ESF’s ENDURING ATHLETE OF THE MONTH – FEBRUARY
By Pete Williams
A year ago, Mandy McLane was coming off a finish as the top elite amateur at the Miami International Triathlon and starting to think about a pro triathlon career.
That was before finishing as the top female amateur at the St. Anthony’s Triathlon, ahead of a number of pros, and being honored as the USA Triathlon Age Grouper of the Year, capping a year that also included capturing the women’s 30-to-34 title at the Ironman 70.3 World Championship in Clearwater and winning the USA Triathlon Age Group Nationals.
Unlike a lot of athletes who reach the elite levels of the sport quickly, McLane (mandymclane.com) does not have a background as a college swimmer. Nor does she have a day job as a triathlon coach, physical therapist, or nutritionist; she’s a self-employed speech language pathologist who competed in track in college at Clemson.
The Orlando native seems to thrive in Florida, though like many elite triathletes she now spends much of her year in Colorado. Having turned professional for 2011, the stunning, dominant, 32-year-old American might be exactly what pro triathlon needs to break into mainstream sports coverage. We recently caught up with McLane between workouts.
(Note: An audio version of this interview can be found at The Fitness Buff Show.)
Q: How does one make the transition to pro triathlon?
A: It goes according to rankings, race times and how you finish in certain races. With nationals and the world championship, if you’re top three overall then you qualify to apply for a pro card. St. Anthony’s, MIT (Miami International Triathlon) and Eagleman are races that if you finish in the top percentage of your age group and overall top three, then you qualify for that pro card. Then it’s up to you if you’re ready to make that leap and begin racing.
Q: When did you know you were ready?
A: After Eagleman. I had a great St. Anthony’s and MIT. Those are Olympic-distance races and I needed another half iron to feel confident I could race both distances competitively. I finished well at Eagleman and that’s when I had the confidence, but my coach and I decided it would be a good idea to get a national or world title under my belt and it all unfolded as planned.
Q: Do you think you’ve proven that a native Floridian can be competitive at the highest level in triathlon?
A: Absolutely. I have an advantage over many triathletes in that I’ve always been able to tolerate heat. The athletes that come from mountain areas have an advantage over us flatlanders but you can simulate that kind of stuff on the treadmill or on the trainer and increase elevation and resistance. It’s definitely very possible for people from Florida or any region where it’s flat to be competitive.
Q: Have you left Florida completely?
A: I’m pretty much between the two. During the summers, I’m definitely going to be in Boulder and that’s mostly due to the fact that it’s hot with the altitude and the climbing. In the winters I’m coming back to Orlando for two-week periods, mostly because it’s warm, and you’re going back to sea level. It’s imp for me to teeter totter back and forth.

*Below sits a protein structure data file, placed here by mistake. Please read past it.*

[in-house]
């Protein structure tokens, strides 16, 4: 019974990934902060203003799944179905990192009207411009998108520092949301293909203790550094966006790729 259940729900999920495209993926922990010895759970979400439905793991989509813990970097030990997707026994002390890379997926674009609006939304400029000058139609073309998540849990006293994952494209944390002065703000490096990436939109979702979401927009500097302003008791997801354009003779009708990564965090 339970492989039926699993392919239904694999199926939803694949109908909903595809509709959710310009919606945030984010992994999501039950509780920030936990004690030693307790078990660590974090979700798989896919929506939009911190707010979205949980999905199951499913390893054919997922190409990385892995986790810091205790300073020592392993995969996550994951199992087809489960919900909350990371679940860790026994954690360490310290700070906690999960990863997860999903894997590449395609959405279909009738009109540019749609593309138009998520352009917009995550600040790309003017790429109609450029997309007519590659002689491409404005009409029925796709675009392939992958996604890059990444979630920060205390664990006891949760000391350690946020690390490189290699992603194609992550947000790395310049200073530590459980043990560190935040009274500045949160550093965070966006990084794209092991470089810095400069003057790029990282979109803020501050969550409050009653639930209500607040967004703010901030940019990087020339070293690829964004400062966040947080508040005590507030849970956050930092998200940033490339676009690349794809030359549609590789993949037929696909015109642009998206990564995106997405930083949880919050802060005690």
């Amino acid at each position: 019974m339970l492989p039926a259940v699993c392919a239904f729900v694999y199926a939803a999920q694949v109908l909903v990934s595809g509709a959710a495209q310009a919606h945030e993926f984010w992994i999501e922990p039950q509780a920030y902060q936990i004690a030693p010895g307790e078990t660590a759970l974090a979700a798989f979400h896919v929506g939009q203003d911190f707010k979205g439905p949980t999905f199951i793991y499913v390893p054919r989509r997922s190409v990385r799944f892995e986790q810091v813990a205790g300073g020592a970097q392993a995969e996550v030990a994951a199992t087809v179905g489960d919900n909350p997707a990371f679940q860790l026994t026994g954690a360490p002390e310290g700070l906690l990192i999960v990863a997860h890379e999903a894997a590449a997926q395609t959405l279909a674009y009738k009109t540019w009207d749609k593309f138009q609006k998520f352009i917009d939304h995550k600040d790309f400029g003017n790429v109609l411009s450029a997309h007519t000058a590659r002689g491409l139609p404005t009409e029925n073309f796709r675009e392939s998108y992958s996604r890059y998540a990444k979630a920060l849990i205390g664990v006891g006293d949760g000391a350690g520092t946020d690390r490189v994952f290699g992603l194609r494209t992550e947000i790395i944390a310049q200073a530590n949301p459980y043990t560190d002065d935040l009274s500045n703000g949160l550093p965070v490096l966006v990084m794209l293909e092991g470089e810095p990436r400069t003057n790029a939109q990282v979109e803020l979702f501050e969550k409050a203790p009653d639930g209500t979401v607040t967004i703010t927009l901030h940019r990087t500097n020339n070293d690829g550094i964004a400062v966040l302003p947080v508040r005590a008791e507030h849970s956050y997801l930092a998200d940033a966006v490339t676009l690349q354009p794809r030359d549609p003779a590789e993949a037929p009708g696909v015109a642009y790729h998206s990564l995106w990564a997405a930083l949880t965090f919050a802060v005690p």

Q: You swam competitively only from the ages of 5 to 11, but you’re very strong in the water. Why is that?
A: Once you’ve created that muscle memory it’s very easy to draw from that and like anything else as you train and put intervals and effort into anything you’re making progress. The early years of my swimming have given me a strong base to work from.
Q: It’s a struggle for many pro triathletes land sponsors and earn recognition. How do you approach that challenge?
A: That’s a good question and it is a challenge. One of the biggest things that have been helpful for me is to go to conventions such as Interbike and give out business cards and resumes and talk to people so they can put a face to your name. I follow up with an email and then to be brutally honest you have to be almost annoying. You walk a fine line of touching base, following up on regular basis and sometimes they get right back to you and sometimes they get caught up on other things.
Q: Doesn’t it help that you look good on magazine covers?
A: It has helped, but what also helps is that I’m on Facebook and Twitter and am proactive trying to market myself and products I believe in and moving in that direction to where I’m doing a lot of talking and blogging and making everything as public as possible. That definitely helps.
Q: What are your goals for your first year as a pro and what would make it a success?
A: I would like to have a couple of podium finishes and be top five in a large percentage of races. So I have high expectations. I know it’s a totally different world out there but at the same time I think I’ll rise up and go with the flow and push myself a bit harder to hang. I’m real interested to see how it unfolds but I strongly believe I can have a few podium finishes at both distances and be top five in a large percentage of races.